Six takeaways from Trump's '60 Minutes' interview


So many of Stahl's questions seemed premised on the notion that Trump could be brought to reason through earnest questioning that treaded somewhat lightly - but that signaled to viewers at home a certain set of values. He did just that Sunday when he insisted he did not mock Christine Blasey Ford's testimony in the Brett Kavanaugh hearing when that's exactly what he did in the most despicable fashion. Here are the other notable moments from Trump's "60 Minutes" appearance. Trump and Stahl had a much more contentious interview than Mrs. Trump and ABC correspondent Tom Llamas, but, reflecting on their chat, Stahl told her coanchors that to her it felt as though Trump truly "enjoyed" sparring with her.

"I feel the same way", Trump said. Something's changing and it'll change back again. I don't think it's a hoax.... But I don't know that it's manmade. But even for Trump critics (count me in), a larger revelation overwhelms them, at least in terms of tone and comportment: Trump was appealing in the way he handled himself.

Trump's patience ran out on Stahl as she was grilling him on the same topics that the mainstream media's attention has been nailed to lately. But not only is Trump unwilling to say he'd do that, he stresses the complications of the relationship, both as it affects US business interests and, implicitly, military alliances.

Stahl also pressed Trump about his overtures to Kim, the third-generation dictator of North Korea.

"There are some people that I'm not happy with". I mean - I'm not a baby. He added: "I have a good energy with him". There's something- you'll be surprised to hear me say that.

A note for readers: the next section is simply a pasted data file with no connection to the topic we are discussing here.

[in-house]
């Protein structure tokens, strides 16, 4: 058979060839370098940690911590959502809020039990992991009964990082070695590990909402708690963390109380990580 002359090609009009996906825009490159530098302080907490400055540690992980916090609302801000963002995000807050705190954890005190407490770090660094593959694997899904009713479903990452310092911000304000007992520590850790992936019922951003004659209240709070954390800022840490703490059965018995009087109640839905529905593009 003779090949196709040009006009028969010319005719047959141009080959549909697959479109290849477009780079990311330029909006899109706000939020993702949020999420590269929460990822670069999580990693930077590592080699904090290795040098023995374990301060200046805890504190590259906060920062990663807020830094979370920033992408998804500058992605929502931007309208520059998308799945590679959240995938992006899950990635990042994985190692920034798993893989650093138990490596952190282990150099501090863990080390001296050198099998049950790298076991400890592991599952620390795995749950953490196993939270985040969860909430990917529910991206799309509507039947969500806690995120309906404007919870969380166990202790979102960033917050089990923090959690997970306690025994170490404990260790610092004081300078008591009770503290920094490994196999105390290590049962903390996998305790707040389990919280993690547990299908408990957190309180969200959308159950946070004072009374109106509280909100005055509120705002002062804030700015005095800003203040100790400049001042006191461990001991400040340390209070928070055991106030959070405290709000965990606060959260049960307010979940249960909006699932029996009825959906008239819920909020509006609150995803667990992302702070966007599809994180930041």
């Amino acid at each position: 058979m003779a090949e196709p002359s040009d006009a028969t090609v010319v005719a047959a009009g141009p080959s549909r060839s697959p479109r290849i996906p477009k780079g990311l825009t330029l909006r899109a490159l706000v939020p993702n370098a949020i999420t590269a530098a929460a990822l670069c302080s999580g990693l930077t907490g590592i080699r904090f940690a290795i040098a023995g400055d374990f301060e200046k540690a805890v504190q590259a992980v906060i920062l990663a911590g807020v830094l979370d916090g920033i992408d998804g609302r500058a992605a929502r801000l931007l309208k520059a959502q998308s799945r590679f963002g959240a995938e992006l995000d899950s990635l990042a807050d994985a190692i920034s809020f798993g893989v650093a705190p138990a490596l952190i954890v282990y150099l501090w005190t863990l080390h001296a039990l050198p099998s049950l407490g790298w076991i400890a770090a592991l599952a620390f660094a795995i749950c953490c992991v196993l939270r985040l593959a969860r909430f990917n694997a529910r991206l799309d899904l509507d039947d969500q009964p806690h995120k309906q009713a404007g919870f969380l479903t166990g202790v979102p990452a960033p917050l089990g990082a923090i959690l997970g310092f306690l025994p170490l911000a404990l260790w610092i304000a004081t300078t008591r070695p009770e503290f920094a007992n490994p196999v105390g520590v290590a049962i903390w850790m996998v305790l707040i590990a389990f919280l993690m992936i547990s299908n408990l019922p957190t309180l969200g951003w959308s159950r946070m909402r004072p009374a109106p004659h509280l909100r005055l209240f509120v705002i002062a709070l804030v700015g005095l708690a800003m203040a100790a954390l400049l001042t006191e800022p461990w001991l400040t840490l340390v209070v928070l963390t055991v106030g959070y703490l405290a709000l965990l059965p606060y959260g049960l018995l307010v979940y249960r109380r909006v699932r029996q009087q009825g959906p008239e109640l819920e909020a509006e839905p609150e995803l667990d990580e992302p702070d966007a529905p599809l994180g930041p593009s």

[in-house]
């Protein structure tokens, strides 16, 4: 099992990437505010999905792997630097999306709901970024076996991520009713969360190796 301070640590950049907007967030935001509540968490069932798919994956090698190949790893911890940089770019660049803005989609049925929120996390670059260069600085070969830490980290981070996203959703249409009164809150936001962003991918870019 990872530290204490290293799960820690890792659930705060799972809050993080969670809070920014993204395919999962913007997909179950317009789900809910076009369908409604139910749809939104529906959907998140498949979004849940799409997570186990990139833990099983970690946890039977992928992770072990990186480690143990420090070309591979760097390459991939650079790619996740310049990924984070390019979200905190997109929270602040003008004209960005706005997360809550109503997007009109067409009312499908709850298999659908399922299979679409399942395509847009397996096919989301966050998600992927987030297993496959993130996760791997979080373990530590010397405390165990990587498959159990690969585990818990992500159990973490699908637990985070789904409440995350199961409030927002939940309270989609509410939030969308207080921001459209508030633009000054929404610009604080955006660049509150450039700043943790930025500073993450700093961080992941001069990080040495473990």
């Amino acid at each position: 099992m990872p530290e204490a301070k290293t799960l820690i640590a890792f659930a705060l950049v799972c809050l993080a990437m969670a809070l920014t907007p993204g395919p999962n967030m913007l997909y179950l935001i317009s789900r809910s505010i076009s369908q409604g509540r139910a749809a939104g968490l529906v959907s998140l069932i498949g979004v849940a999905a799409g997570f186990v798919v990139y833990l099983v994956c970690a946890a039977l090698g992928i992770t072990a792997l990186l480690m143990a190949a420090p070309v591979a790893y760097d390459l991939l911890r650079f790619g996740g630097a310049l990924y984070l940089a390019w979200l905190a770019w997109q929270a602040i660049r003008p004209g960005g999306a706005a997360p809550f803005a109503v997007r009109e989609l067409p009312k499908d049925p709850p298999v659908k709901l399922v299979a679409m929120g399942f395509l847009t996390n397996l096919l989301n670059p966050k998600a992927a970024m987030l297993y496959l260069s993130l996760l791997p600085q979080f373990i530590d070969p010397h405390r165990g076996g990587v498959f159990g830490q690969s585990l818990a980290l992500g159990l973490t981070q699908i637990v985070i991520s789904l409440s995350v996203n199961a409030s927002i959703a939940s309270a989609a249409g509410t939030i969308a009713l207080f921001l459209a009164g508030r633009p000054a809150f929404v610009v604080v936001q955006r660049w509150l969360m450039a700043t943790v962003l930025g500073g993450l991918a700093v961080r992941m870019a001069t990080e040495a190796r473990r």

Lesley Stahl: I know, but why do you love that guy?

The speculation on the possibility of Mattis leaving rose with the recent publication of "Fear", a narrative of backbiting within Trump's administration by celebrated journalist Bob Woodward.

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Stahl asked Trump if he would pledge not to shut down Special Counsel Robert Mueller's investigation into potential collusion between the Trump campaign and Russian Federation. If I pledge, I'll pledge.

"I like NATO, NATO's fine", Trump told interviewer Lesley Stahl.

Trump also accused scientists who say hurricanes are getting more frequent and intense because of climate change of having "a very big political agenda". There is no collusion. Boeing, Lockheed, Raytheon, all these com - I don't want to hurt jobs.

President Trump: Sure. I know all these things. If I pledge, I'll pledge.

Trump proved yet again that he is incapable of self-reflection when he responded to a question about his regrets by trashing the media.

Trump was repeatedly and expressly asked whether he would reinstate the policy of separating immigrant parents and children at the US-Mexico border, but would not give a straight answer, saying "we're looking at a lot of things".